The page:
Isaac Henry Tate
By Steven R. Butler, Ph.D.
Isaac H. Tate: His Early Years
My great-grandfather, Isaac Henry Tate, who usually signed his name "Isaac H. Tate" or simply "I. H. Tate," was born on October 31, 1844 at Lafayette, Chambers County, Alabama. He was the second son and third child of Harrison Tate and his wife Mariah Elizabeth Hill Tate.
Isaac had five brothers: James Madison, born about 1840; William H., born about 1847; John Henry, born about 1849; and Thomas L., born about 1858. Their only sister, Minerva Jane, was born September 10, 1842. All were natives of Alabama except James, who was born in neighboring Georgia.
Isaac's father, Harrison Tate, was born on a farm near Greenville, South Carolina on May 27, 1814. Orphaned in childhood, he later removed to Georgia, where in 1836 he served briefly as a private in the Georgia militia, aiding General Winfield Scott in the removal of a band of Creek Indians from Alabama. At the time of his second son's birth Harrison Tate was a farmer but in later life he went into public service as a sheriff and a judge. He also served at least one term as mayor of Columbia, Alabama.
Isaac's mother, Mariah Elizabeth Hill, was born in Harris County, Georgia about 1823. Her parents were Isaac and Isabella Cox Hill. On November 27, 1838 she and Harrison Tate were married in Harris County, Georgia. About five years later they moved across the Chattahoochee River to neighboring Alabama.
When Isaac Tate was sixteen years old three events significantly affected his life. The first was the beginning of the Civil War in mid-April 1861. Alabama had been among the first states to secede from the Union and in point of fact, the first capital of the newly formed Confederate States of America was Montgomery, Alabama, where on February 18, 1861 (only ten days after Alabama joined the Confederacy) former Senator Jefferson Davis of Mississippi was sworn in as president. A few months later, after Virginia likewise seceded, the Confederate capital was moved to Richmond.
The second event was more personal. On October 9, 1861 Isaac's mother died. Mariah Tate was only thirty-eight years old. The cause of her death is unknown. At the time, the family resided in the Wacoochee Valley in Russell County, Alabama. She was laid to rest in a small graveyard adjacent to the Concord Baptist Church, near the town of Notasulga, in is what is now Lee County, Alabama.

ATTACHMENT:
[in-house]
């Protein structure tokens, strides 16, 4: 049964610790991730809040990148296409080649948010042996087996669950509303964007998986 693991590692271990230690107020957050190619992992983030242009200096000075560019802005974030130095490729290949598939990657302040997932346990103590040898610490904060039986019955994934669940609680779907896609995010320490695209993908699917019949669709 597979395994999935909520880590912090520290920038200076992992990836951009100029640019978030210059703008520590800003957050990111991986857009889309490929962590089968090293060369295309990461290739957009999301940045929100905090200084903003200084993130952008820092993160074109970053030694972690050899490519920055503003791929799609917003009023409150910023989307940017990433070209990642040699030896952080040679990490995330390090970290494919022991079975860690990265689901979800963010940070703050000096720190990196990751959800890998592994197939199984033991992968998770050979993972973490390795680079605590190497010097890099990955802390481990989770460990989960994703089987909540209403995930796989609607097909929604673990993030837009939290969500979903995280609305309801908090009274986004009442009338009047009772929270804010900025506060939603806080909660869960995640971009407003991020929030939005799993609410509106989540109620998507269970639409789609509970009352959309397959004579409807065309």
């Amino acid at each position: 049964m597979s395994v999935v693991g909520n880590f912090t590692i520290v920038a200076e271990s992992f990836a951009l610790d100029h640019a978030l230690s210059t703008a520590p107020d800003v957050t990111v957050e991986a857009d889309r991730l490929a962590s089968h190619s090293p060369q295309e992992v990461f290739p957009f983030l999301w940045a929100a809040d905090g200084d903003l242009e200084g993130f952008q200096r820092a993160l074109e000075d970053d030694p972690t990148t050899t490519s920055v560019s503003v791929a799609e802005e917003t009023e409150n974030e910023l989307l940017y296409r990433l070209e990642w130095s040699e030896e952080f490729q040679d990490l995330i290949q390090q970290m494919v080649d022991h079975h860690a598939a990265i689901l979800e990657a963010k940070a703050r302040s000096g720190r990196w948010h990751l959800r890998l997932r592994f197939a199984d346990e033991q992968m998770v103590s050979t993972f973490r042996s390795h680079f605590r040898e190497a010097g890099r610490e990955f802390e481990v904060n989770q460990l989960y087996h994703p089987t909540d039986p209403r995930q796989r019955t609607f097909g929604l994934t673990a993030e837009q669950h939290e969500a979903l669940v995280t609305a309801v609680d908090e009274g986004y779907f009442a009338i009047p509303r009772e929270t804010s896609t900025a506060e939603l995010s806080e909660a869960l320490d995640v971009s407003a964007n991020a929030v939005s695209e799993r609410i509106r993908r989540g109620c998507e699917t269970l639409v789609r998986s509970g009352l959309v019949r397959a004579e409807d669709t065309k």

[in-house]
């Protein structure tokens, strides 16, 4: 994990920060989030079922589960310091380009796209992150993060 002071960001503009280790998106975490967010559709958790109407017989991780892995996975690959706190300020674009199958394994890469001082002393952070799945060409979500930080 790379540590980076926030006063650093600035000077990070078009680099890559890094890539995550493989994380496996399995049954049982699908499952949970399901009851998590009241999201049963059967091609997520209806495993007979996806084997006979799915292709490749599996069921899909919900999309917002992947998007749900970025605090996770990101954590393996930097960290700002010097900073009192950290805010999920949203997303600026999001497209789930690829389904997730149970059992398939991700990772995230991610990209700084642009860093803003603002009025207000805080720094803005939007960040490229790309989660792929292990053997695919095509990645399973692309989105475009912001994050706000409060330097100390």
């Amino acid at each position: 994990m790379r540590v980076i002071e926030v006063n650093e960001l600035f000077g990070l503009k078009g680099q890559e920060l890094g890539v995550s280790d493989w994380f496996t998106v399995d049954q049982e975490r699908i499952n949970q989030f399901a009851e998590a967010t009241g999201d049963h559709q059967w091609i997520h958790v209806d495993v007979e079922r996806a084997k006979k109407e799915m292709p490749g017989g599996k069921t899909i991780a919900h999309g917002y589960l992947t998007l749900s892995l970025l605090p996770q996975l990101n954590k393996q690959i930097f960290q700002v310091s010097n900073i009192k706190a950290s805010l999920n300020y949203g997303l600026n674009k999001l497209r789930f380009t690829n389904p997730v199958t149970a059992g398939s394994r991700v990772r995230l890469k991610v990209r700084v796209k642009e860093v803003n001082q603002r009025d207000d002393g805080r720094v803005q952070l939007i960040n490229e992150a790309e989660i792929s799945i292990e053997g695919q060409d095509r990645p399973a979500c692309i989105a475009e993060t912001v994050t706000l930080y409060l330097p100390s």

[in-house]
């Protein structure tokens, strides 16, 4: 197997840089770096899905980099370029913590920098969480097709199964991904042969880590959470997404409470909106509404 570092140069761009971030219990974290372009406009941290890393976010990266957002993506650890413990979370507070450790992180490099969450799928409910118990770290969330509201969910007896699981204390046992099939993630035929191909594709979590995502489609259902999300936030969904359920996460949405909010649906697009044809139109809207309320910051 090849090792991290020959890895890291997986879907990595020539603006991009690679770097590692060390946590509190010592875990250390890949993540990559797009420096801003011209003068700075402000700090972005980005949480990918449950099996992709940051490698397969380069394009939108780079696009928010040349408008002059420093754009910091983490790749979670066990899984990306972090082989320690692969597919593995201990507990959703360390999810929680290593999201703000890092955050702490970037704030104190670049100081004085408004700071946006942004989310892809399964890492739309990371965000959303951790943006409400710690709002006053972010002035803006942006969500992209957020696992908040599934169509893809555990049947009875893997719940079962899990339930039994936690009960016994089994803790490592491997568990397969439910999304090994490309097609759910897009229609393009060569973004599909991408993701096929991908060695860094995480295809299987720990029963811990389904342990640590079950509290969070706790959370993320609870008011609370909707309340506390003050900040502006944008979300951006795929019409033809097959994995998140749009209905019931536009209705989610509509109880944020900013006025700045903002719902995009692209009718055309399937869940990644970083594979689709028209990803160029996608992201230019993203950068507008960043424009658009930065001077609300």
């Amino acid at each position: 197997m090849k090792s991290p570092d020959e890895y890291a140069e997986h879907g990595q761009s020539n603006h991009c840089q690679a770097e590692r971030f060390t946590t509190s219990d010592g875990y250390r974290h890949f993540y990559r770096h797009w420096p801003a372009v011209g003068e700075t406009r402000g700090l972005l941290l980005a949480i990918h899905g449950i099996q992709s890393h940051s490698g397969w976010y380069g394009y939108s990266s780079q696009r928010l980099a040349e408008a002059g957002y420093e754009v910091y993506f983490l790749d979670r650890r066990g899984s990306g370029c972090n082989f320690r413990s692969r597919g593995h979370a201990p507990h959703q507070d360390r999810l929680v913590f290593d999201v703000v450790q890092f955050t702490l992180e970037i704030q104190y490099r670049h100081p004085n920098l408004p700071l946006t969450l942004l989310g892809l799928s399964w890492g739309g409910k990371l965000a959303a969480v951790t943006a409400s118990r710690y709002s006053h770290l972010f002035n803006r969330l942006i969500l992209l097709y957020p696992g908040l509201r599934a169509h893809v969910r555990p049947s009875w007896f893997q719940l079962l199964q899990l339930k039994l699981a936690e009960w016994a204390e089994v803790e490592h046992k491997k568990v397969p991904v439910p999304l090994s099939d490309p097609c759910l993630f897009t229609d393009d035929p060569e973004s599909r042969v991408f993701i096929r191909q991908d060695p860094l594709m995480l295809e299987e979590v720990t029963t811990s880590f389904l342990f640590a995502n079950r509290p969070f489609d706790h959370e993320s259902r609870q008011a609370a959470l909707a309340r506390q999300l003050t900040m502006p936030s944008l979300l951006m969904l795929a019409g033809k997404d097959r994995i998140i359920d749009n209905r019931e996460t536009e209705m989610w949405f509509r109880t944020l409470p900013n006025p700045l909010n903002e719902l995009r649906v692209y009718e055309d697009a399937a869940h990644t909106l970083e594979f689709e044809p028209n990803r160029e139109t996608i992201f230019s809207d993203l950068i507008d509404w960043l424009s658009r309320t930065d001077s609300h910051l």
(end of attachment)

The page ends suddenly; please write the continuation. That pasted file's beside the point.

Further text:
The third event that affected young Isaac Tate's life was his father's second marriage to Mrs. Mary Caroline West, a young widow who reportedly had been a friend of Mariah Tate. According to family lore, Mary had been at Mariah's bedside when the unfortunate woman died. At that time, Mary had been a widow since 1858. Having endured the loss of her husband William, Mary was no doubt understanding of Harrison Tate's grief, offering him the consolation and sympathy he must have needed following his wife's untimely death at the age of only thirty-eight. In a short time, their friendship blossomed into a stronger affection. Only eight months after Mariah's death, Mary West and Harrison Tate were married. The event took place on May 26, 1862 in Russell County. The new Mrs. Tate brought to her new home the children of her marriage to William R. West: a son named Henry and two daughters. The eldest-eleven-year old Sarah-was to someday play a very important role in the life of Isaac H. Tate.
Continue to: Isaac H. Tate in the Civil War: Introduction and Commentary
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